Early Weaning Works

Cattlelink - Early Weaning Works

Russ Quinn
By  Russ Quinn , DTN Staff Reporter
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Drought may be a regional and seasonal problem, but one management practice that works for any operation when it comes time to safeguard future forages is early weaning. Justin Waggoner, a Kansas State University (KSU) beef systems specialist, says a misconception producers have about early weaning is that lightweight calves are at higher risk of disease and are low performers in the feedlot. But, KSU research shows average daily gains (ADGs) at the feedlot for calves weaned at 100 to 160 days are 1.5 to 2 pounds per head.

When it comes to health, A.J. Tarpoff, KSU Extension beef veterinarian, notes calves are born completely naive in terms of immune function. Their own immune systems take over, and maternal antibodies decline by 2 to 4 months of age. They begin to have full immune function by 5 to 8 months of age. He says reliable responses to vaccines are seen in calves at 2 to 4 months old. In some cases, 1 month of age. "Work with your local veterinarian for recommendations," Tarpoff adds. He notes the biggest concern for these calves is bovine respiratory disease (BRD) and advises producers to vaccinate against BRD as well as clostridial diseases, respiratory viruses and respiratory bacteria. In addition, a tetanus vaccine is recommended.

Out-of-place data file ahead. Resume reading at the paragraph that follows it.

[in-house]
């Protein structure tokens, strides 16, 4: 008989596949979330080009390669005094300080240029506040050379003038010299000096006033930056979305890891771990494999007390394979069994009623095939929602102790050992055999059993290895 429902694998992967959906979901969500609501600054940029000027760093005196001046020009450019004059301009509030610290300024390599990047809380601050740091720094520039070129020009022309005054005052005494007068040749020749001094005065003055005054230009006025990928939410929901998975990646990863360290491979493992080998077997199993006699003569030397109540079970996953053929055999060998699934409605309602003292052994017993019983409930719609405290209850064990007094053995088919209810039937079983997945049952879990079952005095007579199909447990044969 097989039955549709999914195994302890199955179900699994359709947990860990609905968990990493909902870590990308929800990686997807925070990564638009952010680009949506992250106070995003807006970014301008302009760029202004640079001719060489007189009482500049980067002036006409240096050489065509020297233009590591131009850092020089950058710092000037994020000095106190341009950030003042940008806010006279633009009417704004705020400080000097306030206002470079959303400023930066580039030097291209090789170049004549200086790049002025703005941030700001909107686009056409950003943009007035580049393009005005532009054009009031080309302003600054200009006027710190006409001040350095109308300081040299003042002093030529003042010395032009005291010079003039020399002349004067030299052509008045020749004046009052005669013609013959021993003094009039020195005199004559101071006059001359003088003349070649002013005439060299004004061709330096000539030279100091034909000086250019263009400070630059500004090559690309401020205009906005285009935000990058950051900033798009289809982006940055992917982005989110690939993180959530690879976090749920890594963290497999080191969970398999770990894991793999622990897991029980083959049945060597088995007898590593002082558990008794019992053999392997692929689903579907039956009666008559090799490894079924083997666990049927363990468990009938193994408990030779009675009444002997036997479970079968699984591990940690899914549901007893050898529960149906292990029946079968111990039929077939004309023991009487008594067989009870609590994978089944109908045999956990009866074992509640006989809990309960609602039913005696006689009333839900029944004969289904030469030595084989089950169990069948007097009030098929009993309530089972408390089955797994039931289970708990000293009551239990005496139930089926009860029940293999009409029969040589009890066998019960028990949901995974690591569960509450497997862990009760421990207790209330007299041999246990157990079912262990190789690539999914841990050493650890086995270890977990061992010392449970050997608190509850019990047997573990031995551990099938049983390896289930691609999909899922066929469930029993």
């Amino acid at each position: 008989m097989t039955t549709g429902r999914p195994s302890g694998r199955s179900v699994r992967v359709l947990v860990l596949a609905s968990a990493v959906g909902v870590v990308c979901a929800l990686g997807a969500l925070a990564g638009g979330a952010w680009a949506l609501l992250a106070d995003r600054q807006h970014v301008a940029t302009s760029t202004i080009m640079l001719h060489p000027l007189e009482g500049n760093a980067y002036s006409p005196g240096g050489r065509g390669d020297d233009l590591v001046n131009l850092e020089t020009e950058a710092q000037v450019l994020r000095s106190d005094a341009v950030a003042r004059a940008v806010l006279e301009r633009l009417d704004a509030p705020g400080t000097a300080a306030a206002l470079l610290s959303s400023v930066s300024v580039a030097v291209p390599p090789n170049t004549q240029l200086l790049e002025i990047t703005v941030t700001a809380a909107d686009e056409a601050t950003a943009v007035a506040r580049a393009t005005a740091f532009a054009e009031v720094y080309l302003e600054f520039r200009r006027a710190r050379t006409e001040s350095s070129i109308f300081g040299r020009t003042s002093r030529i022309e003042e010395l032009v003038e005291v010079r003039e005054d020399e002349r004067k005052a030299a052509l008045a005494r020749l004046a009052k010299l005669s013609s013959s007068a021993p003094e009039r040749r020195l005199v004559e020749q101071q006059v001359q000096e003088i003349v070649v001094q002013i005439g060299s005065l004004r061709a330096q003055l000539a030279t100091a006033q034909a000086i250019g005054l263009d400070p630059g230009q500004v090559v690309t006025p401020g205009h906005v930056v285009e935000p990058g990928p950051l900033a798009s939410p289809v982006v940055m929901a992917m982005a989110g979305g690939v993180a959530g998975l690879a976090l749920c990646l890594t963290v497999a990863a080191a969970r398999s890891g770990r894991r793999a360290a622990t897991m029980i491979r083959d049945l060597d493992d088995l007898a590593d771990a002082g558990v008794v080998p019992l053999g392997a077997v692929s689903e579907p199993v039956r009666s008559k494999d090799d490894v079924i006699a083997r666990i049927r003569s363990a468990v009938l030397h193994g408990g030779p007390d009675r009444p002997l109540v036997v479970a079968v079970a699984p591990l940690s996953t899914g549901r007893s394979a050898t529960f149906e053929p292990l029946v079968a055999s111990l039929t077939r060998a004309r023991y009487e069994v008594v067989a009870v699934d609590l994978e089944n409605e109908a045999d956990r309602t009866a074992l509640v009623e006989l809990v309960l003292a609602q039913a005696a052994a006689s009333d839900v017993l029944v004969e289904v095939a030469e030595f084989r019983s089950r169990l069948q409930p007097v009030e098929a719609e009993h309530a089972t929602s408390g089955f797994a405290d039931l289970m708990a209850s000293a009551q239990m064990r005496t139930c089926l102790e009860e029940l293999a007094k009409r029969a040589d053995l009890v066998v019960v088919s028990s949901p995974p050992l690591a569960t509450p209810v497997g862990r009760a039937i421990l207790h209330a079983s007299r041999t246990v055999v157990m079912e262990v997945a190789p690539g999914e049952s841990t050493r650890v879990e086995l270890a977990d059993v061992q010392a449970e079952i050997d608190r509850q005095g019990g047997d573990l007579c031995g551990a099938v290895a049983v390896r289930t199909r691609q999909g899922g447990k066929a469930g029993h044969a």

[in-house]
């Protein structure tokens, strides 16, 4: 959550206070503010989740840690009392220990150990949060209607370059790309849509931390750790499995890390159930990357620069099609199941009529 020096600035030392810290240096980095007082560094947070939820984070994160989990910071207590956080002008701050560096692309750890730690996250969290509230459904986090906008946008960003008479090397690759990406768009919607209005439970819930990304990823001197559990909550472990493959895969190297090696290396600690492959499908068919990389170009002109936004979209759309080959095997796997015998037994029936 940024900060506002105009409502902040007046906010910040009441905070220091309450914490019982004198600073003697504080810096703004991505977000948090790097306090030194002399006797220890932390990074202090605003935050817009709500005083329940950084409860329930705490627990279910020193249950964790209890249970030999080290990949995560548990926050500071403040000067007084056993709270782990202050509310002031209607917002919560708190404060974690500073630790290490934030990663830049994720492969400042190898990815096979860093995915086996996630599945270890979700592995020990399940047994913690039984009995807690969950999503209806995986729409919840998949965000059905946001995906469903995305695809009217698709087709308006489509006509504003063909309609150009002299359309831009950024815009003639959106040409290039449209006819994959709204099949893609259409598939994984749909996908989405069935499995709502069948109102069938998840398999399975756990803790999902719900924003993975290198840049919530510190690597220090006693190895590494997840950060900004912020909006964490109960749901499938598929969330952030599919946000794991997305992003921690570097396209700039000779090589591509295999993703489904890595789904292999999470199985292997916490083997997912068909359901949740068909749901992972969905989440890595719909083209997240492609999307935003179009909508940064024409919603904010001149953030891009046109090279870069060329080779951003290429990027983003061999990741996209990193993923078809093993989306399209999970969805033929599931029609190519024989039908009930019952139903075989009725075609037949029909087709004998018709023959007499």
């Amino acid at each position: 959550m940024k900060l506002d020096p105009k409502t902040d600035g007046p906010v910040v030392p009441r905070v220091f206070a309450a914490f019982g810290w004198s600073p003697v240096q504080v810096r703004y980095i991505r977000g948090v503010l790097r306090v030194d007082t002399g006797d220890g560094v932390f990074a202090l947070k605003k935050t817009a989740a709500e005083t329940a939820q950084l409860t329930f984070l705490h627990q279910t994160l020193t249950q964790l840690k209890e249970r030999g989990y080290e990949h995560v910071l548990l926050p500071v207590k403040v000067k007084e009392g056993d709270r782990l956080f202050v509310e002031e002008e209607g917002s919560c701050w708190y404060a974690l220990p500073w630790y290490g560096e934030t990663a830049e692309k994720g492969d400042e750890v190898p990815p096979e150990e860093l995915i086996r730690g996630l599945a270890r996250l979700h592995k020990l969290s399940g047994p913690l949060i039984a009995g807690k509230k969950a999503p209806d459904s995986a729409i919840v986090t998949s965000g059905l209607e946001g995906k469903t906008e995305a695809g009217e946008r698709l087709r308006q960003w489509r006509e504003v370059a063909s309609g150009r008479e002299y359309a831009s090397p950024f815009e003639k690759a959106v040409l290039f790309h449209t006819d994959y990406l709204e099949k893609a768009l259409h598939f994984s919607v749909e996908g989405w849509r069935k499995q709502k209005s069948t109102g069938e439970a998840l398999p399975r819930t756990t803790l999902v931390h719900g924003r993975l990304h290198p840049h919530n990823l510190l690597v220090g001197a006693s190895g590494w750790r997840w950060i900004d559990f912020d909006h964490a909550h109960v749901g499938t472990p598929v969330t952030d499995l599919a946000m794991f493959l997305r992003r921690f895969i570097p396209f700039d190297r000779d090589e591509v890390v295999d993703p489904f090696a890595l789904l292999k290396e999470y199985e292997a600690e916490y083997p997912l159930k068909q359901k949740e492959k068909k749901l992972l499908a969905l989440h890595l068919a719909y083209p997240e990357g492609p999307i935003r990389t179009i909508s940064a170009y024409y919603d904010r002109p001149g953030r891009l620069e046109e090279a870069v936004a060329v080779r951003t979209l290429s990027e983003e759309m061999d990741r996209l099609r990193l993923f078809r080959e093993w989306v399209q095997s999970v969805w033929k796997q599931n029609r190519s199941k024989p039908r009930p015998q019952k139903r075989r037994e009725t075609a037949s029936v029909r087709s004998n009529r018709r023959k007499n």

Early weaning also has a twofold positive effect on grazing management. Calves are removed from pastures, and cows are not lactating, thereby dropping their forage needs dramatically. KSU studies show a 120-day-old 450-pound calf eats almost 7 pounds of dry forage a day. Its lactating dam (1,400 pounds) consumes 30 pounds of dry forage daily. That cow dry eats 27.3 pounds of dry forage a day.

"Every four days that a calf is not grazing is one grazing day for the cow," Waggoner says. "If you do the math, weaning even 30 days early allows for one more week of grazing."


Russ Quinn